Bombay High Court

16 April 2024 :

The Nagpur bench of the Bombay high court on March 27, 2024 confirmed the death penalty given to a 46-year-old labourer from Nagpur for murdering five members of his family in June 2018 over a land dispute.
Justices Vinay Joshi and MW Chandwani, in their ruling, described the crime as “cold-blooded” and “pre-planned,” stating, “The act was extremely barbaric, cruel, and brutal. The accused has killed his own sister, her family, and his own child. The act was heartless, in total disregard for human relationships.”
The bench further emphasised the severity of the crime, noting, “The atrocity of the crime resulted in five deaths, including that of children, squarely makes out a case of exceptional category.”
“Considering the manner of the crime, past and post conduct, the accused is beyond reformation and rehabilitation. The accused would be a menace or threat to society. In our considered view, the case undoubtedly falls in the ‘Rarest of Rare’ category warranting capital punishment”, the bench added.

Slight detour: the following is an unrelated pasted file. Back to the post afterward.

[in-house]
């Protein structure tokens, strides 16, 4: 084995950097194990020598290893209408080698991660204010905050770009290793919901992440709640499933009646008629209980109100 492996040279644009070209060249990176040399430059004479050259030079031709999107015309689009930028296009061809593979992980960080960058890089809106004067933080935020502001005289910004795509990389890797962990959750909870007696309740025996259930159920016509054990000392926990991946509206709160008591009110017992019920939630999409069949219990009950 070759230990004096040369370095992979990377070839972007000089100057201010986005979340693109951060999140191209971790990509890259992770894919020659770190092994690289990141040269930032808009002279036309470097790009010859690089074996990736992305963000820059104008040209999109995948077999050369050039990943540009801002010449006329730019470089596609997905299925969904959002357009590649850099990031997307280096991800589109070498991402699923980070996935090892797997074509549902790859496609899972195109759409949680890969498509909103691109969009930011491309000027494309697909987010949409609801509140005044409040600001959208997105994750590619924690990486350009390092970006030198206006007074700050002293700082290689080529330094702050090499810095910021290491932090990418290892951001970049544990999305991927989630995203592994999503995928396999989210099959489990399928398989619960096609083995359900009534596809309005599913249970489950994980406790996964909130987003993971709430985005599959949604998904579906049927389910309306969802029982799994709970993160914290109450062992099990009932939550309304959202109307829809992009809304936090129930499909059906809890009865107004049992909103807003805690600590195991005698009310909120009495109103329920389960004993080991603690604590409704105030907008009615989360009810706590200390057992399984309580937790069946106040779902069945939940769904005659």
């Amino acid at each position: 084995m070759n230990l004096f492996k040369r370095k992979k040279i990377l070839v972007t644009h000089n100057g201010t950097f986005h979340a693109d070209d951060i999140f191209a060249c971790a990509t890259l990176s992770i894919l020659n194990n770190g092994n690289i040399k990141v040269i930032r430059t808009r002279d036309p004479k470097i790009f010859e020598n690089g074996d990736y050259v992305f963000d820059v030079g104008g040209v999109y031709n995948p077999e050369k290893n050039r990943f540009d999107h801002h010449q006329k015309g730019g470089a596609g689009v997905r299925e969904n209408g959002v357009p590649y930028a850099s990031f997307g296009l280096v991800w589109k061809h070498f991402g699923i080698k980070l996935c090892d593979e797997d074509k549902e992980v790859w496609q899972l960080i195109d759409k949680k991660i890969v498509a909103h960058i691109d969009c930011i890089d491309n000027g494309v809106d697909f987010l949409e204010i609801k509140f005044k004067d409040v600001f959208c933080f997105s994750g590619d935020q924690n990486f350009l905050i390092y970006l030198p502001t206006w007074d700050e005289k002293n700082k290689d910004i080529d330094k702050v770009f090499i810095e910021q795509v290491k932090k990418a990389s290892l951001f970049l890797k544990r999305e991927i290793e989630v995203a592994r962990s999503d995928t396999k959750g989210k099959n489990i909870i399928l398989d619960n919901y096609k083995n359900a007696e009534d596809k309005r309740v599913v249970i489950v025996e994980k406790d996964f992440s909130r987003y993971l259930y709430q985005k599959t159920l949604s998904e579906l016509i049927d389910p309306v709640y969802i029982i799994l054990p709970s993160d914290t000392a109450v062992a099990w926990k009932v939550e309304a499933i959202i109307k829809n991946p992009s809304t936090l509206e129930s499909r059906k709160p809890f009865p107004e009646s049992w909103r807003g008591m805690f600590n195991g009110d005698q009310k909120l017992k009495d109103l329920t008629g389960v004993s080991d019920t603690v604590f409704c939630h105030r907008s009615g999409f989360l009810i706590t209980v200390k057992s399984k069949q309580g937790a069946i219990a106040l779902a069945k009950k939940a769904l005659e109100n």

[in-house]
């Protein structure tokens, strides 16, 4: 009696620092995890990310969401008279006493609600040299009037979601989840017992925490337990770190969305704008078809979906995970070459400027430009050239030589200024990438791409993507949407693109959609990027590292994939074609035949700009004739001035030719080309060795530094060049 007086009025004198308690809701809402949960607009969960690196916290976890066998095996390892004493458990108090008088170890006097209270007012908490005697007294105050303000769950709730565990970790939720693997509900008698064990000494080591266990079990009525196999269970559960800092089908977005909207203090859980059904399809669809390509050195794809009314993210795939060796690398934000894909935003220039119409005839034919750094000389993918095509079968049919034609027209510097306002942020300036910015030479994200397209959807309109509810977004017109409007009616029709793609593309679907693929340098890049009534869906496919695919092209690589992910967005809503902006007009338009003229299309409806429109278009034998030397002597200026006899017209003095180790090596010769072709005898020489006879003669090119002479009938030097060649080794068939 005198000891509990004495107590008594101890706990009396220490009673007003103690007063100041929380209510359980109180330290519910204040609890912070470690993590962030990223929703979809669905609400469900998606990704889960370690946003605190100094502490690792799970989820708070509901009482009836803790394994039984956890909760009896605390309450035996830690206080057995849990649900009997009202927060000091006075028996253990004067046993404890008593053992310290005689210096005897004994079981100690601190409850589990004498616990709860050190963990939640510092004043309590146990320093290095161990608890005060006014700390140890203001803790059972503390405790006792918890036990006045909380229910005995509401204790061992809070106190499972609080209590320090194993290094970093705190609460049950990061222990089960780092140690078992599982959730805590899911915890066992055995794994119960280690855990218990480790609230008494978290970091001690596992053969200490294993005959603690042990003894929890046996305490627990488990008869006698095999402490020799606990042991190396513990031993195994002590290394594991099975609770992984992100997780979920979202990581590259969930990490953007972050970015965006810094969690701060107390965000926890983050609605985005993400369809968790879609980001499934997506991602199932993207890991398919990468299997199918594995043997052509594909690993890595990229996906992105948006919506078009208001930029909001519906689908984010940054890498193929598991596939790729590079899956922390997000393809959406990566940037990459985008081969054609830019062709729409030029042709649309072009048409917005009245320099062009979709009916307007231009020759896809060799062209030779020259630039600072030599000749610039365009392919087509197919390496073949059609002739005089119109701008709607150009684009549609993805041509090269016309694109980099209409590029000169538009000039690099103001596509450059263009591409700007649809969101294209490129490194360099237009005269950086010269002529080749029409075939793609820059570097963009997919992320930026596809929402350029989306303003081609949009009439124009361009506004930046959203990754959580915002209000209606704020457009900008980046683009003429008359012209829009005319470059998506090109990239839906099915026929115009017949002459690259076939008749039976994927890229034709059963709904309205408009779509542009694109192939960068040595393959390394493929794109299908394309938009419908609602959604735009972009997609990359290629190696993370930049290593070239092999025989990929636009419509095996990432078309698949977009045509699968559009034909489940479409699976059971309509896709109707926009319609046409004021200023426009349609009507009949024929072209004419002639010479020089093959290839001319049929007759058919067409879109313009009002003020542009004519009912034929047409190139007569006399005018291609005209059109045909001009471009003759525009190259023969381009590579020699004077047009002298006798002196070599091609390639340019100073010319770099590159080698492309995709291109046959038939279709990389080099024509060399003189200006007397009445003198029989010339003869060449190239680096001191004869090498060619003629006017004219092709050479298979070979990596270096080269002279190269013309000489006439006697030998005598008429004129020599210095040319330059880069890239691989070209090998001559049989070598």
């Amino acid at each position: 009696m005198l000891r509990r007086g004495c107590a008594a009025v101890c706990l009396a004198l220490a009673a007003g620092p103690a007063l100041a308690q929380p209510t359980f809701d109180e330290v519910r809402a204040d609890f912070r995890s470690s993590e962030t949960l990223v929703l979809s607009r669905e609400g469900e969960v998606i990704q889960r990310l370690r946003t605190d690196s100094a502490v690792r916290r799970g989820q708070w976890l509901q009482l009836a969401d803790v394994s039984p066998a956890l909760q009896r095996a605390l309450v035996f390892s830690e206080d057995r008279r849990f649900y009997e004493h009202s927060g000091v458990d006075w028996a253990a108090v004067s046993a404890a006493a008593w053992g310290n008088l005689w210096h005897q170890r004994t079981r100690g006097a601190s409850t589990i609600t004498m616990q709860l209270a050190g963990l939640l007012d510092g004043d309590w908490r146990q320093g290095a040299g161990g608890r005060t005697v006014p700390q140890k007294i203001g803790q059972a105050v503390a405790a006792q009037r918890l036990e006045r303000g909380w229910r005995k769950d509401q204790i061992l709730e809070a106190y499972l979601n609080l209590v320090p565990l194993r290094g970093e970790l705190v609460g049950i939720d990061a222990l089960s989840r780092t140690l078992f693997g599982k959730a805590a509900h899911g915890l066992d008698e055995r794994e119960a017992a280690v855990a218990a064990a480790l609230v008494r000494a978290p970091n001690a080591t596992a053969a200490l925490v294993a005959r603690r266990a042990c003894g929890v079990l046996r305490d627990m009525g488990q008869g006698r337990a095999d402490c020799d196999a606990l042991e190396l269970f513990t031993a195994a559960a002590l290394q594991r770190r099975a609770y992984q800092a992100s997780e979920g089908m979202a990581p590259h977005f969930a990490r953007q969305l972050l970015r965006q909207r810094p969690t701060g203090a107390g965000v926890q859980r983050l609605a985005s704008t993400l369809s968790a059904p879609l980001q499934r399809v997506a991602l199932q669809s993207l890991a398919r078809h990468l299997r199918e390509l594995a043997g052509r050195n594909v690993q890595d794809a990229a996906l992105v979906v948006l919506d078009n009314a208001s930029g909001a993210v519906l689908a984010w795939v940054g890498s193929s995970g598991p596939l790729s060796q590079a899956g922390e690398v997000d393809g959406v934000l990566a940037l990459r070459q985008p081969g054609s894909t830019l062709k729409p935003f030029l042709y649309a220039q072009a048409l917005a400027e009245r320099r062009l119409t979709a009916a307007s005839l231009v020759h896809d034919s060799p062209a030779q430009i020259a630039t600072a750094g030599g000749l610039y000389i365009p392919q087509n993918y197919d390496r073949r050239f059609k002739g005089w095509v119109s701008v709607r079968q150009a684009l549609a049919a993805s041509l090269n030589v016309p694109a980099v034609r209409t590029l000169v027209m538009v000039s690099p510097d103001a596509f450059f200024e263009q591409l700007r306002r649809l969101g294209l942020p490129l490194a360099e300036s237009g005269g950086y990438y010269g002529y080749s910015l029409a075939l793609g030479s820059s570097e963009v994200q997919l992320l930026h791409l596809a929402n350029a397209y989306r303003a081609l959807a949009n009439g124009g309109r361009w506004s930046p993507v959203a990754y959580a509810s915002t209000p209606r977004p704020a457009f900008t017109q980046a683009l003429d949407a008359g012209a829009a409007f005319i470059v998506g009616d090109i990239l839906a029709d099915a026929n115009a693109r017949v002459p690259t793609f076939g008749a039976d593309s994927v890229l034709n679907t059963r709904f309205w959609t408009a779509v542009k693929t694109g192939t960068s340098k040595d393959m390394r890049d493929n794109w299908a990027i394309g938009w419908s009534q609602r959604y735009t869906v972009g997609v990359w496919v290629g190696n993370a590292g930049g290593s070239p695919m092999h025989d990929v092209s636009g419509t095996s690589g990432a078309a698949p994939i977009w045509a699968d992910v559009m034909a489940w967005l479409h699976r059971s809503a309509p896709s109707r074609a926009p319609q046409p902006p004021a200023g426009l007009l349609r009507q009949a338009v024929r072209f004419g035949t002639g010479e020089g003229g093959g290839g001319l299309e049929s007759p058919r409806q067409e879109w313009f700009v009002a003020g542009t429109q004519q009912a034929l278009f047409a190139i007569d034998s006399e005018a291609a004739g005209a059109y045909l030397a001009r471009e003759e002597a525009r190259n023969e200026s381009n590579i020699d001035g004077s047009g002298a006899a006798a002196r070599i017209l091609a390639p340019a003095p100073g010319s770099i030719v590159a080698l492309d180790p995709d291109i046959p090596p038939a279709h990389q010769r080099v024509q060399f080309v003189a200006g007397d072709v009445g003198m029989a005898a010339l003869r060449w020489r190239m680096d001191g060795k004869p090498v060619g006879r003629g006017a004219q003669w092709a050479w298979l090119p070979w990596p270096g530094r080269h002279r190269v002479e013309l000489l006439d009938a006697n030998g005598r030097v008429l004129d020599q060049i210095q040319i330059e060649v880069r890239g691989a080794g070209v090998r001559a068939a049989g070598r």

Prosecutors revealed that Vivek Gulabrao Palatkar, the accused, had previously been convicted of murdering his wife, Savita, in 2014.
Although initially sentenced to life imprisonment, the high court overturned his conviction, setting him free.
Upon his release, Palatkar moved into a rented room in Nagpur and maintained contact with his sister, Archana, who was caring for his two children, following their mother’s death.
However, Palatkar harboured resentment towards Archana’s husband, Kamlakar, who had requested that Palatkar transfer his agricultural land to Archana as compensation for the expenses incurred in raising Palatkar’s children and funding his legal fees.
Driven by this grudge, Palatkar meticulously planned Kamlakar’s murder.
Days before the incident, he purchased a heavy crowbar, which he took to Archana’s residence on 10 June 2018 and concealed outside. Once everyone was asleep, Palatkar retrieved the crowbar and killed Kamlakar, his mother, Archana, her minor daughter, and his own son.
According to police, Palatkar’s motive for killing Kamlakar stemmed out of the land dispute and the humiliation he faced.
The other victims were likely killed as they woke up during Kamlakar’s murder.
The also court noted that while incarcerated, Palatkar assaulted and attempted to kill a fellow inmate, leading the bench to conclude that he was “beyond improvement and there were no chances of reformation”.


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